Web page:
Minister didn't know park was in drilling plan
3 News can reveal the Government is opening up the Department of Conservation's (DOC) biggest forest park for oil and gas exploration.
That came as news even to the minister who signed it off, with Simon Bridges admitting today he had never heard of the park.
Victoria Forest Park is 200,000 hectares - DOC's biggest forest park, and is described by the department as "pristine" and "untouched".
Last week the Government signed off a block offer - the biggest area ever of sea and land for potential oil and gas exploration. That included huge chunks of land on the West Coast. In the middle of one is Victoria Forest Park.
None of it includes what's known as Schedule 4 land - the conservation estate National promised it would not drill.
A forest park like Victoria is one step down from a national park and has less protection.
Mr Bridges says there will still be controls like getting resource consent before any drilling can take place.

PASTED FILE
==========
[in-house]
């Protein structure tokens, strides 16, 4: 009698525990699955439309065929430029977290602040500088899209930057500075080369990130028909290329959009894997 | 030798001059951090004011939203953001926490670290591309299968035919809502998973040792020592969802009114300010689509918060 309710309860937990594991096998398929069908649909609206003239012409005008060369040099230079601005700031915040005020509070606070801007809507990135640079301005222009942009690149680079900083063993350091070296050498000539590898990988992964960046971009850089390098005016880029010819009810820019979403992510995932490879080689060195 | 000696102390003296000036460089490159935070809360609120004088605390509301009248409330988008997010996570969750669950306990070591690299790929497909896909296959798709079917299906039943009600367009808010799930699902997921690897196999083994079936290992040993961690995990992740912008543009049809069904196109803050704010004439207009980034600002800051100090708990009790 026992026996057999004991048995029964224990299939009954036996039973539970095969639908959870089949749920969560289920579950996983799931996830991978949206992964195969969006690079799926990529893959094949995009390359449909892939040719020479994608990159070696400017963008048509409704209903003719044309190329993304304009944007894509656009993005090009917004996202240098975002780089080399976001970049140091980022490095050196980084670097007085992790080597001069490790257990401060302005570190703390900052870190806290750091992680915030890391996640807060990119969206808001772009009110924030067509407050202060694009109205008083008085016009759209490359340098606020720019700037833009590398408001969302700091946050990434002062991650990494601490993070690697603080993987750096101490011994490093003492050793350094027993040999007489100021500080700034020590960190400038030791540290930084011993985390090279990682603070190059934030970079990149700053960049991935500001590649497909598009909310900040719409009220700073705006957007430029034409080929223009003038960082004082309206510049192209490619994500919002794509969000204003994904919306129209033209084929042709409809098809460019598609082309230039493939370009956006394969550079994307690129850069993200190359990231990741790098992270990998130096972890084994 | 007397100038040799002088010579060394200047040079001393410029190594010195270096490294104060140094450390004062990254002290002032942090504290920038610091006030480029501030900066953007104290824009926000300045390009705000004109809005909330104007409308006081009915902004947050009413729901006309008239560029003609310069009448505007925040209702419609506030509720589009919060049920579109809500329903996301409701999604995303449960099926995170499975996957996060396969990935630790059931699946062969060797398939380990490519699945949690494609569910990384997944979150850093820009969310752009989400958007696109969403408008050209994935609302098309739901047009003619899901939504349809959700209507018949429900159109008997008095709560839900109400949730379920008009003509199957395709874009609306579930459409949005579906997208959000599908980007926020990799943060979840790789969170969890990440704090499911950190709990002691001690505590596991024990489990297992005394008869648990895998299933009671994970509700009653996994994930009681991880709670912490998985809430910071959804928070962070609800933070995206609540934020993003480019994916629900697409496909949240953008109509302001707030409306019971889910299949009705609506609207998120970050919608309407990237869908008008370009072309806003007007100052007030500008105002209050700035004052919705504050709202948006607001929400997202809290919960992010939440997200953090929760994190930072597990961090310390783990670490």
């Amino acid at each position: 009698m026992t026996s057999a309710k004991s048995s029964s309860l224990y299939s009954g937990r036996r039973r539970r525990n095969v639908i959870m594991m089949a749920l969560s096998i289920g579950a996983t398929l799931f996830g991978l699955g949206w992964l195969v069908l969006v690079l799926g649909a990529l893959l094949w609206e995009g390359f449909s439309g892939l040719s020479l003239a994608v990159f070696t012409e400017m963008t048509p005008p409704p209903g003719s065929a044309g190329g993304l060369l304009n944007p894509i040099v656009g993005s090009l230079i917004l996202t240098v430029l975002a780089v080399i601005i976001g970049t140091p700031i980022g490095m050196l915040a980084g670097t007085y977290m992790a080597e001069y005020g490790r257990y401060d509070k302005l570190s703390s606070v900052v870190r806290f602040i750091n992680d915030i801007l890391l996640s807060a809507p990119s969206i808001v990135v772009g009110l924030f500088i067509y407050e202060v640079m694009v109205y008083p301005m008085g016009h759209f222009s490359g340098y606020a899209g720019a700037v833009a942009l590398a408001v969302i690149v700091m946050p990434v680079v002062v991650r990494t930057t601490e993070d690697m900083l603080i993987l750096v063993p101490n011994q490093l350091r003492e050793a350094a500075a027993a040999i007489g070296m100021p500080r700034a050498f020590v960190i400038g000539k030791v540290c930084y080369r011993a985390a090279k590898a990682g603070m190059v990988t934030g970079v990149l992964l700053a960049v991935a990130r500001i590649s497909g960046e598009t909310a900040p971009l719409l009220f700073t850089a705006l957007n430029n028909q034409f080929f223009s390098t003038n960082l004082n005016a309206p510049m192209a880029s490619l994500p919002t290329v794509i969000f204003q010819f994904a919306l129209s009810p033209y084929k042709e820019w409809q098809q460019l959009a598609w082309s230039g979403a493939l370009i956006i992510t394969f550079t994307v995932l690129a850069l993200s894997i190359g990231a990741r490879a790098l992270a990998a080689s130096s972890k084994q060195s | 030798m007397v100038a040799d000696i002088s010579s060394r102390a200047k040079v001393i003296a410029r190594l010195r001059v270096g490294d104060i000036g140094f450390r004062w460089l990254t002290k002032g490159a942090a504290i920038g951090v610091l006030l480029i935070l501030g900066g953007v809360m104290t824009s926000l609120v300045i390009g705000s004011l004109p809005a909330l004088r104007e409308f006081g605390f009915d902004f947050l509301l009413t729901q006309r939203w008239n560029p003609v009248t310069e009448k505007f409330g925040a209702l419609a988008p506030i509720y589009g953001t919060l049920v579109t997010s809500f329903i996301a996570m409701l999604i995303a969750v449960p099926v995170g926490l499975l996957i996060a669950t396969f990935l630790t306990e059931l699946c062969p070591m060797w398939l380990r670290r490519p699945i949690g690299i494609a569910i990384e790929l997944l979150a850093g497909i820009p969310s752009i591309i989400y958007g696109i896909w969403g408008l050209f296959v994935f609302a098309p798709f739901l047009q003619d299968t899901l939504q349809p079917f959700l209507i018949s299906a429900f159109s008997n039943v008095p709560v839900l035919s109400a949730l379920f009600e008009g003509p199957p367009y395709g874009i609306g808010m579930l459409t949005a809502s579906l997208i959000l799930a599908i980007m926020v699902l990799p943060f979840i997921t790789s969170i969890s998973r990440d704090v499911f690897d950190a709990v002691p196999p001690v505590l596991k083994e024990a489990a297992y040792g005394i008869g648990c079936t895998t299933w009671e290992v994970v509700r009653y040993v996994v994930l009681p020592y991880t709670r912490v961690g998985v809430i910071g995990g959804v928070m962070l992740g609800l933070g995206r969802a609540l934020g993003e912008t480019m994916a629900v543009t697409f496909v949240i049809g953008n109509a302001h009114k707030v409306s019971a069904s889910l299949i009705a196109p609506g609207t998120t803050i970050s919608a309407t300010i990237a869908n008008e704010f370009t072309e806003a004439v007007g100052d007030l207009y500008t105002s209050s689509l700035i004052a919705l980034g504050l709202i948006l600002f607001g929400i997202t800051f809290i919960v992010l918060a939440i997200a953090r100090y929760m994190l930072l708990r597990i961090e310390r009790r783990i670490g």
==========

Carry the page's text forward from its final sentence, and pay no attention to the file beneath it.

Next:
"There will be the Department of Conservation and local authorities that an operator needs to contend with," he says.
But opponents are using the potential oversight to go on the attack.
"It is a shocking indictment for the callous disregard that Simon Bridges has for our conservation estate that he is opening up thousands of square kilometres," says Green Party co-leader Russel Norman.
DOC describes Victoria Forest Park as having "untouched landscapes with stunning river, lake and mountain scenery, as well as pristine beech forest. There are several ecological areas and a wildlife corridor." But Mr Bridges was not even aware it existed.
"I think what I do know is that this is the West Coast, there's been mining and this sort of activity for over a hundred years," he says.
National parks will remain safe from drilling but a forest park described as "untouched" is on the block. Mr Bridges may not have known about it today, but the environmental lobby won't let him forget it in a hurry.